Sink

Sculpture, 516 Arts, ISEA 2012, Albuquerque, New Mexico, 19.09.12 — 06.01.13

‘Sink’ is a model of anthropogenic ocean acidification. Fuel is burnt by an internal combustion engine to turn a propeller. The carbon dioxide rich exhaust gasses are piped into a tank containing brine and a scallop shell. The dissolved carbon dioxide creates carbonic acid and increases the acidity of the brine. The calcium carbonate in the shell slowly begins to dissolve.

During the Paleocene-Eocene Thermal Maximum 55 Million years ago, rapidly rising C02 levels, resulting from the combustion of methane, coincided with a planetary break in shell production that lasted for 100,000 years.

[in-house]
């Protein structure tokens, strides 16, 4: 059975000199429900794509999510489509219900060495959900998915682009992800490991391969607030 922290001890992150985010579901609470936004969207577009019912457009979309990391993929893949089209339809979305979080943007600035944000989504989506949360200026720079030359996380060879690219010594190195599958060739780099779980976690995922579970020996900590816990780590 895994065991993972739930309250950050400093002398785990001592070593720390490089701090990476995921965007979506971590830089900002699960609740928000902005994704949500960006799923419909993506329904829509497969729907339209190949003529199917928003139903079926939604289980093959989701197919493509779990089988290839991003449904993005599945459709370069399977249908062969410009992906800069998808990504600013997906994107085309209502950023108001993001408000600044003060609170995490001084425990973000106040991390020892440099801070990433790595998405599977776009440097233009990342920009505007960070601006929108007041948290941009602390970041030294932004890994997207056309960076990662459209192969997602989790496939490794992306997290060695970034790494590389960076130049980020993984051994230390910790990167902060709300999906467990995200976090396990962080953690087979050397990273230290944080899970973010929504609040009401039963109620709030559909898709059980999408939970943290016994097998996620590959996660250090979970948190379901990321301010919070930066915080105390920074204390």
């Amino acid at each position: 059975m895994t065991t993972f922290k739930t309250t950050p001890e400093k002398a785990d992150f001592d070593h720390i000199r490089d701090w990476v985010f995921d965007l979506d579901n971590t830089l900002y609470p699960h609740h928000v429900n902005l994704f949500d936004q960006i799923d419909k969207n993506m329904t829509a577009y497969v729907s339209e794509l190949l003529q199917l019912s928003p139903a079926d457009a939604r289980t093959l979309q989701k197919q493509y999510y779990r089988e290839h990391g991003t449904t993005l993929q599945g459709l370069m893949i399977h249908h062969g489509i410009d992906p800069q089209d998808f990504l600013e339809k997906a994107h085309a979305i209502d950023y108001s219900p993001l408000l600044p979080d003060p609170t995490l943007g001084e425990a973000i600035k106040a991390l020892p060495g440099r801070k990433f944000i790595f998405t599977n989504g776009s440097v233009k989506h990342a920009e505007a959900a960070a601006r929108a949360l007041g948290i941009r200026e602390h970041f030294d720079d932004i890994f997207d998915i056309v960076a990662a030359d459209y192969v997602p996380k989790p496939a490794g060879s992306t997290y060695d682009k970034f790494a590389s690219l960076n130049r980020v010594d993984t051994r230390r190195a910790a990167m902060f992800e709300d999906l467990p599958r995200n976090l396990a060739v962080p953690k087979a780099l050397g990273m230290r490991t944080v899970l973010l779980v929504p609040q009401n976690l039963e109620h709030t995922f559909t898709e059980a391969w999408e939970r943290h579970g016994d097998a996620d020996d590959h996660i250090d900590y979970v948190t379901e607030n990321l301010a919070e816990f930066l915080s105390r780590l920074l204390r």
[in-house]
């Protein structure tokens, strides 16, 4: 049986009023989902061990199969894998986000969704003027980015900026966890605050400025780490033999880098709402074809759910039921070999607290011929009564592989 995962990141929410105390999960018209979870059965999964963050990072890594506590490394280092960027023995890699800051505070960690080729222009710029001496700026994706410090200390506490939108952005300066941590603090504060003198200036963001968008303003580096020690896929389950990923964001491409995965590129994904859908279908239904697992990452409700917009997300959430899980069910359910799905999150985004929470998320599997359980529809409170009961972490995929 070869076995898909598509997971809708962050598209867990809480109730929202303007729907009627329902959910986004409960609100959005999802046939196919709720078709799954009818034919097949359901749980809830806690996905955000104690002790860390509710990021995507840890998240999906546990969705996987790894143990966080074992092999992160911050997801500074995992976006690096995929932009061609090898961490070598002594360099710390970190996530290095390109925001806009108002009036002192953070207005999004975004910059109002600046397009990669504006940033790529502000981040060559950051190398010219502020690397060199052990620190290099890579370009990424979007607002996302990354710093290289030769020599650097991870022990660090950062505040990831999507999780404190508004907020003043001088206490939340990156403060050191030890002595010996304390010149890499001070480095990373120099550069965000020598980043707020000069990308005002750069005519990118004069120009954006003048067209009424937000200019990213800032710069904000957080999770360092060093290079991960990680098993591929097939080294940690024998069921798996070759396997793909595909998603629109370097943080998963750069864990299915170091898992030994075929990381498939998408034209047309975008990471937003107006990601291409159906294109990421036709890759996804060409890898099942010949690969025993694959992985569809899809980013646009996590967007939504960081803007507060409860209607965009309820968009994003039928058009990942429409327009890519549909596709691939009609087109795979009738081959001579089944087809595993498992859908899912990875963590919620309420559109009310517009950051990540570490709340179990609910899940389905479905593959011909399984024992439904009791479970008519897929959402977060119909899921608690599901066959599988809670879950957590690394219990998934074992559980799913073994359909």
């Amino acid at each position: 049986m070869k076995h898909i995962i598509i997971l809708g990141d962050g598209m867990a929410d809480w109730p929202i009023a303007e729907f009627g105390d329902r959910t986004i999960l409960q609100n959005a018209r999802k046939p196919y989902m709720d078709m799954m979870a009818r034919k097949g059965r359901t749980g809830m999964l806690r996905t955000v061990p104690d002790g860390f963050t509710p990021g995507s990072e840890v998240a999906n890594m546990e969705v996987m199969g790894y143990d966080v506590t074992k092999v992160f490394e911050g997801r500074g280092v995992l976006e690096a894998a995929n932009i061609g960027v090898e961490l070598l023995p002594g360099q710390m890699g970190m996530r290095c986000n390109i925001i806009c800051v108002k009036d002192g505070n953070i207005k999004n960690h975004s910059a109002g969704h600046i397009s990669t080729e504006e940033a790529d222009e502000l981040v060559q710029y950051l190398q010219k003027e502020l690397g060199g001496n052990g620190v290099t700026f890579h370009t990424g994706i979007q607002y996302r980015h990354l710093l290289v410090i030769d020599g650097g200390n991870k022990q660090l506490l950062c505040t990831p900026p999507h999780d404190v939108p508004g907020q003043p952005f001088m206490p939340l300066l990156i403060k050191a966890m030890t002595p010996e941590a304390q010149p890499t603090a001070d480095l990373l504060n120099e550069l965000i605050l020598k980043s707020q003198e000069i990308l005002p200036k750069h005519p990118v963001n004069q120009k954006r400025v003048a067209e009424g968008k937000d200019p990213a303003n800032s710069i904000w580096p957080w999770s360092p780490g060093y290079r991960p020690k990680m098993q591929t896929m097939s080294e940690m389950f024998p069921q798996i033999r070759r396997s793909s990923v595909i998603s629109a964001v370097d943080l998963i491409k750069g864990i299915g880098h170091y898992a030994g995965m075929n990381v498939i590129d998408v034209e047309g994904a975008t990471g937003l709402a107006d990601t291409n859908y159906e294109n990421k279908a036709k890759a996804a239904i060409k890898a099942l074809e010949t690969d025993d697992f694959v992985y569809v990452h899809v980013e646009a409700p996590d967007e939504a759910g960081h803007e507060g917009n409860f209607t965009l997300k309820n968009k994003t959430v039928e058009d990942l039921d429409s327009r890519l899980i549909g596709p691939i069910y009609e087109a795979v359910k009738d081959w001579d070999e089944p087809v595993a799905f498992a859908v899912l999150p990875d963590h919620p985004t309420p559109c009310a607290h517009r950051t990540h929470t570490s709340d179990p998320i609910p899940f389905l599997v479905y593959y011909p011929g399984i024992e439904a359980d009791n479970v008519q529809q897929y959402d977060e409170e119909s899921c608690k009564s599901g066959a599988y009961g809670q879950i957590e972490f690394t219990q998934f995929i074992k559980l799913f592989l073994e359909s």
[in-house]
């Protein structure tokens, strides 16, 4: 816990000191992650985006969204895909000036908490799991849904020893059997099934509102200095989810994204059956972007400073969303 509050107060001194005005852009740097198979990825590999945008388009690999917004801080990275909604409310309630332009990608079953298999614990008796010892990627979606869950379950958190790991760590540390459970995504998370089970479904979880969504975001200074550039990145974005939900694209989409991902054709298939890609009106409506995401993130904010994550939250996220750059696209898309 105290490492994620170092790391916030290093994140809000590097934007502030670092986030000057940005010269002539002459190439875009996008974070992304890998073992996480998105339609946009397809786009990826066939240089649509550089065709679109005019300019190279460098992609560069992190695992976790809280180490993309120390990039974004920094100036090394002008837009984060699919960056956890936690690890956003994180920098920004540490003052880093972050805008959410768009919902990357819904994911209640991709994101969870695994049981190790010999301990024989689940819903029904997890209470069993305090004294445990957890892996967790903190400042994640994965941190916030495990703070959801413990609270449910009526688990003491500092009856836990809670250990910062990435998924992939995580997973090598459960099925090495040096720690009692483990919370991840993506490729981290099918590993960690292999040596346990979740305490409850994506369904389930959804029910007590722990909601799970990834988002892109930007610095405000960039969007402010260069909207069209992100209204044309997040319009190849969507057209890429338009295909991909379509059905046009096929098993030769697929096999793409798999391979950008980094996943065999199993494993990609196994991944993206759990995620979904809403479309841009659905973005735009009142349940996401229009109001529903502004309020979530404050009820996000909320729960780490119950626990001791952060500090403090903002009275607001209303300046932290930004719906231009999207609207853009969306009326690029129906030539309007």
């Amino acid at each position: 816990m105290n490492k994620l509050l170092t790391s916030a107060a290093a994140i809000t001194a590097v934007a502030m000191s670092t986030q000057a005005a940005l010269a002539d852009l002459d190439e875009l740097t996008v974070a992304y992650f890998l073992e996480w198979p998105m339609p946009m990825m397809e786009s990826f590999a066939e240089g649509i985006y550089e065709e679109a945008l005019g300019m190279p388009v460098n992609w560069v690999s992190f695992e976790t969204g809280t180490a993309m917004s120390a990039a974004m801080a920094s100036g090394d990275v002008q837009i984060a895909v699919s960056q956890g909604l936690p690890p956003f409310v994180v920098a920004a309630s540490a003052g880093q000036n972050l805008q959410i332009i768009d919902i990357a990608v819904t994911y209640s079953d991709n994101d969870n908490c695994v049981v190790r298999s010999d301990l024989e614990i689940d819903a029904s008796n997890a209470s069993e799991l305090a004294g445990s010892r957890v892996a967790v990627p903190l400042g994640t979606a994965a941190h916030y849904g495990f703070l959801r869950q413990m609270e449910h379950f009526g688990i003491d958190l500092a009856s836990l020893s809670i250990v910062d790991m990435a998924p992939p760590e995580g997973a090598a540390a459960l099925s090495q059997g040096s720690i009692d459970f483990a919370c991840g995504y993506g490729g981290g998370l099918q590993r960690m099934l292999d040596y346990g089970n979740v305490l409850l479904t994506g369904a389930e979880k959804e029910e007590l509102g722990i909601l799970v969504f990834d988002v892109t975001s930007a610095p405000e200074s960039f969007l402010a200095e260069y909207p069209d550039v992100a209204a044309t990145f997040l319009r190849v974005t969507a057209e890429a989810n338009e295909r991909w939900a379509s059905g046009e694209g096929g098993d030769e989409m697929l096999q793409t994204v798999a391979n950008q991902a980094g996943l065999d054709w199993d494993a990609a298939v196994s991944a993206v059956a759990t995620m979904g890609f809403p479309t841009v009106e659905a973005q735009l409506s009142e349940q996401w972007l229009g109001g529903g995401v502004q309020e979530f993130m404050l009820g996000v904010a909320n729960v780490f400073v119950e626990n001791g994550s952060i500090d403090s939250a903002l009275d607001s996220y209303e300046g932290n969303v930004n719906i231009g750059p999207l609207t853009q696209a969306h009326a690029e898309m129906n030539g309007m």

Sink was shown as part of the Wai group of exhibits in the Machine Wilderness exhibition at ISEA 2012 in Albuquerque, New Mexico

Wai

Machine Wilderness, 516 Arts, ISEA 2012

Sink was shown as an large print at Un Litro De Agua, Casa Tres Patios, Medellin, Colombia June 2012

Un Litro De Agua

Casa Tres Patios

Credits

Don Hunter
Ana Terry
Ian Clothier
Intercreate